Hayao Miyazaki is to the Japanese what Walt Disney once was to Americans: A national treasure. I’ve heard it said that Miyazaki never worked with an international audience in mind, but his movies, anime and manga have nonetheless continued to transcend national barriers, becoming huge hits abroad. Even if you don’t think you’ve ever heard of his films, that’s probably because you’ve seen them only since they were acquired by Disney. Whatever the case, anyone who loves movies should be familiar with Hayao Miyazaki. After finishing his latest movie, The Wind Rises, in 2013, Miyazaki once again claimed permanent retirement. In honor of his legacy, and with high hopes that he will return once again, it’s time to visit some of his best–and less than stellar–efforts.
“Hands down my favorite Miyazaki film…”
Winner of the Best Animated Feature Academy Award in 2003, this film about a girl who gets whisked off to a weird spirit world where she must save her parents–and ultimately, herself–is hands down my favorite Miyazaki film. Amid all the fantastic imagery and often creepy interludes, at its heart this film contains a great message about the gluttony of modern society, and how people can make things better one day at a time. Fantastic.
My Neighbor Totoro
“The pleasure is in the visuals…”
The pleasure here is simply in the visuals, especially the design of the titular character and his environment. Some of the iconic imagery can be seen in Miyazaki’s other animated projects and films–just watch for it! Meandering plot aside, this film literally feels like a dream that you will wake up glad to have experienced. Watch it with the kids.
Nausicaa of the Valley of the Wind
“Surprisingly complex messages…wrapped up in a stunning visual feast.”
There is a war on sometime in the distant future between a human-like society on the brink of extinction and the creatures in The Toxic Jungle, which is uninhabitable by humans. To “tame” the forest, they must destroy the creatures within it–but is that the only way? Surprisingly complex messages about the environment, war and the rights of all creatures wrapped up in a stunning visual feast. A must-see.
Kiki’s Delivery Service
This light-as-a-feather romp follows the life of Kiki, a witch in the least evil sense of the word, during her life in a small quasi-European town. The ordinariness speckled with magic is what makes this work for me every time. The sequences of Kiki in flight are guaranteed to sweep you away–on a broom!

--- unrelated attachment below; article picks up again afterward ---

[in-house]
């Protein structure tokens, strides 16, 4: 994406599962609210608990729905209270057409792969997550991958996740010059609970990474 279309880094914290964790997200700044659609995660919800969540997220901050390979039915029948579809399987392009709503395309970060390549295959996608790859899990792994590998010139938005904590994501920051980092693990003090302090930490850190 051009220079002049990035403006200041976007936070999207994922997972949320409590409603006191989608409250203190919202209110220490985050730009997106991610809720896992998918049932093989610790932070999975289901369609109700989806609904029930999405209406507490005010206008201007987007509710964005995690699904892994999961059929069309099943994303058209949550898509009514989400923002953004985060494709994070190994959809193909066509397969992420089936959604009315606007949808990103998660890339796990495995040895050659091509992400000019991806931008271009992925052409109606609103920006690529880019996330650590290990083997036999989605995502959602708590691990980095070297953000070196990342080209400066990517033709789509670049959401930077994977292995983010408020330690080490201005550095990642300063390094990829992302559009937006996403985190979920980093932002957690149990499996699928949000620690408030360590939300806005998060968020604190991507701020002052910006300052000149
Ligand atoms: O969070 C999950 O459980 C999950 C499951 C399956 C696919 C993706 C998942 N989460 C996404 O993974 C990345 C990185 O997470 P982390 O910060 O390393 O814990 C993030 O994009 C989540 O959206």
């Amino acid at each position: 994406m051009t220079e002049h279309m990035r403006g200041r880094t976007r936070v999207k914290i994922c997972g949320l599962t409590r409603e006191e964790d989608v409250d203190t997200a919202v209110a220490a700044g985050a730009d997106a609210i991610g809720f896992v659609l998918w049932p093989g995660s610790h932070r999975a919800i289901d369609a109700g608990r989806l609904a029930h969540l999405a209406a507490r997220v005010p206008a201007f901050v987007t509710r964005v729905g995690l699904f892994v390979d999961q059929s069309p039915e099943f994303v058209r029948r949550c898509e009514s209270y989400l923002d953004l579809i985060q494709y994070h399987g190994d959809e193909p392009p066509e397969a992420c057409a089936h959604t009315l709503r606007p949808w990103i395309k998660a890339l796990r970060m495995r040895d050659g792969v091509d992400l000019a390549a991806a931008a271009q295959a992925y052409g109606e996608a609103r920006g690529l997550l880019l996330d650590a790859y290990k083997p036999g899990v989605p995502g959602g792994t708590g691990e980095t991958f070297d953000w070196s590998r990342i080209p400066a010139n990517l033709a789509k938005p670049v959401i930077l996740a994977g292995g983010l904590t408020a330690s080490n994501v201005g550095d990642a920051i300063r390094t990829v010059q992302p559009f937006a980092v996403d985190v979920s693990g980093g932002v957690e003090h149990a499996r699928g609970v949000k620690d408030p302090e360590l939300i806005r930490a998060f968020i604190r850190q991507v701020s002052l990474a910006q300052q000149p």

Miyazaki returns to his environmentally-conscious roots with this serious, sad and even gross but often action-packed story. I won’t even try to explain the tribal magic and mores of this universe–I simply encourage you to see it for yourself. Just a word of warning: The wolves here are some of the most frightening animated creatures I have ever seen, even if their hearts are in the right place.
Howl’s Moving Castle
“Stay for the atmosphere, but don’t expect to be fulfilled…”
This sumptuously drawn yet shallow Miyazaki entry probably suffers because it’s not an original story, but rather based on a book of the same name. All the ingredients–wacky characters, a charming universe, and at times, a sweet message–are there. But Miyazaki isn’t free to do as he likes in this place, and it shows. Stay for the atmosphere, but don’t count on fulfillment here.
Castle in the Sky
“Great effort. But count me out…”
Many die-hards would be right to chide me for putting “Castle in the Sky” so low on my list, and to them I apologize. It’s just that, with everything it has going for it, I can never help but get extremely bored during this movie. Yes, there are great flying sequences. And more great flying sequences. And more…well, anyway. Flying and shooting and anti-war messages abound, but I just couldn’t get into it. You might love it, though, if you can hang on and grab the Miyazaki essentials that are on display here. Great effort, but count me out.
From up on Poppy Hill
“A good place to start if you don’t know Japan…”
Supernatural atmospherics are completely eschewed in this later film, a straight-laced tale of highschoolers in postwar Yokohama Japan. There is a boarding house which is a character of its own, a bit of romance whether real or imagined, a smidge of mystery and fabulous recreations of Yokohama as it might have been in the 1960s. There’s absolutely nothing wrong with this film. I just expect more from Miyazaki, and felt that his nostalgia might have interfered with storytelling here. If you don’t know anything about Japan or Japanese family life, though, this might be a good place to start.
“This was the master slumming it…”
I honestly can’t recall anything of note about this film, except the exquisite renderings of animated bubbles. It’s not that I don’t like ocean-based films; the original Little Mermaid (you know, the one where she dies) still haunts my dreams. There was something about a magical family of water-nymphs in here, but I couldn’t care enough to keep track. This was the master, enjoying the techniques at his disposal for creating great animated water environments. It was also the master slumming it, which every great person deserves to do every once in awhile.